Here’s the deal, the battle of Tippecanoe wasn’t actually a part of the Anglo-American War of 1812. But I have decided to include it because it was really a prelude to the conflict. Think of it like a prequel setting the stage for William Henry Harrison’s campaign of 1813 and the key to Brock’s capture of Fort Detroit with the required assistance of Tecumseh in 1812. Tippecanoe, like the war of 1812 was a culmination of violence between the Native population and the American government, and the idea of American Manifest Destiny.

Project:1812 - The Battle of Tippecanoe
The Tippecanoe Battlefield monument stands on the battle ground still today. Engraved are the names of those who fell in the skirmish
Hasselblad 500c – Carl Zeiss Planar 80mm 1:2.8 – Ilford FP4+ @ ASA-100 – Formulary Developer 23 (Stock) 6:00 @ 20C

At the start of the 19th Century, the Americans had just finished another war against the natives, the North West Indian War ended with the battle of Fallen Timbers in 1794 and followed up with the Treaty of Grenville in 1795. Under Grenville the natives ceded a large amount of land to the American government, most of what is Ohio, Indiana, Illinois, and Michigan. The newly created Northwest, was organized into the Indiana Territory in 1800 with the work of William Henry Harrison, who had been present at the Battle of Fallen Timbers as aide-du-campe to General Anthony Wayne. The price paid by the American government a sum of $20,000 paid mostly in trade goods and domesticated animals. They also forced many tribes to move from their ancestral lands, the Shawnee among them.

Project:1812 - Battle of Fallen Timbers
The Battle of Fallen Timbers Monument just outside of Perrysburg, OH
Bronica SQ-Ai – Zenzanon-S 80mm 1:2.8 – Kodak Tri-X 400 (Xtol (Stock) 7:00 @ 20C)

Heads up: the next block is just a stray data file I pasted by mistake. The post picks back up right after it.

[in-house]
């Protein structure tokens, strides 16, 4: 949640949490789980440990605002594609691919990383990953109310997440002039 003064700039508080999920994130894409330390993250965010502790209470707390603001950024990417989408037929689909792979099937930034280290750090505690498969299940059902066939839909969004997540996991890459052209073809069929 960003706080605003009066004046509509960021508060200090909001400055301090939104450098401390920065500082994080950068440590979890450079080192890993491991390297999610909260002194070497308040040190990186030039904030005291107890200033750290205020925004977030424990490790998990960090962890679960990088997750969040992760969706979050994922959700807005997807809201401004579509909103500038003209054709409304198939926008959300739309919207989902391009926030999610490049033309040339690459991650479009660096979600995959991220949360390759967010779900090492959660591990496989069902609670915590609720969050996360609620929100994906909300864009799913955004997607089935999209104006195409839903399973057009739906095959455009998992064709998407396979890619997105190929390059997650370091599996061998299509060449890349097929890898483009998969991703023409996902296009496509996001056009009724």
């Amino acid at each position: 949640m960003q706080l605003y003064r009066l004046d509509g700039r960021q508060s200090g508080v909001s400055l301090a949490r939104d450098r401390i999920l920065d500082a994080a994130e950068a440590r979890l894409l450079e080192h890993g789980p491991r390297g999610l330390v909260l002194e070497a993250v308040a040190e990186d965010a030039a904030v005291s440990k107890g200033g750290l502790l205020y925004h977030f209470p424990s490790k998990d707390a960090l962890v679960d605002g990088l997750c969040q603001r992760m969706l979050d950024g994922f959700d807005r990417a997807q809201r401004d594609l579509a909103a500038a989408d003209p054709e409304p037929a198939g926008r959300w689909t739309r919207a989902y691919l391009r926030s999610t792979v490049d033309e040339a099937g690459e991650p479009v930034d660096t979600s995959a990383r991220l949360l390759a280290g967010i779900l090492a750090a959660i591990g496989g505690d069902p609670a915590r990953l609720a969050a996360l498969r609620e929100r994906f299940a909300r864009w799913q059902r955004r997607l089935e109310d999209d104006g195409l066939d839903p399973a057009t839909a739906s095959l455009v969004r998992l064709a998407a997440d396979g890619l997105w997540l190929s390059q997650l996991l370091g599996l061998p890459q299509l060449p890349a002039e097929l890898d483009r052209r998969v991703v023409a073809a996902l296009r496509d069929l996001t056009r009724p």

But among the Shawnee, two brothers rose to prominence, the first Tenskawatawa or as many know him the Prophet, a religious leader among the Shawnee promoted the idea that they should give up the ways of the white man, return to the old ways, stop drinking alcohol and stop selling their land. Tecumseh, the brother of the Prophet, like Joseph Brant promoted the idea of pan-tribalism, that all natives were brothers and one. And with American settlers flowing in daily tensions again began to rise between the two people, and even between the natives. Tenskawatawa would order the death of any native who cooperated with the government, declaring them witches. These actions began to wear on Harrison who had the job of arranging these treaties and gaining land grants. Harrison wanted to see the Indiana Territory split into smaller areas and declared member states of the Union. By 1809 Harrison had managed to secure three million acres of land around the Wabash River, known as the Treaty of Fort Wayne. When Tecumseh caught word of this new treaty he went immediately to Harrison to voice his opposition to the treaty. Tecumseh also threatened that if Harrison did not nullify the treaty that he would seek an alliance with the British and that there would be war. Neither men wanted an armed conflict, Harrison had resigned his commission to take on public life and Tecumseh was a man of peace. Both men wanted the same thing, a land to call home for their people. But it soon became clear that peace was not going to be an option, Harrison was not going to nullify the Treaty of Fort Wayne, so Tecumseh went to meet with the British and began to put out the call among the tribes to bring war on the American settlers. At Fort Amhurstburg the British were not willing to get involved in an armed conflict with the Americans as tensions were already running high between the two governments following the HMS Leopard boarding the USS Chesapeake and seized several of her sailors. But they would help out the natives however they could. Harrison was in Kentucky when he learned of Tecumseh’s call to arms and rode north to meet up with the local militia and federal troops at his disposal at Fort Knox.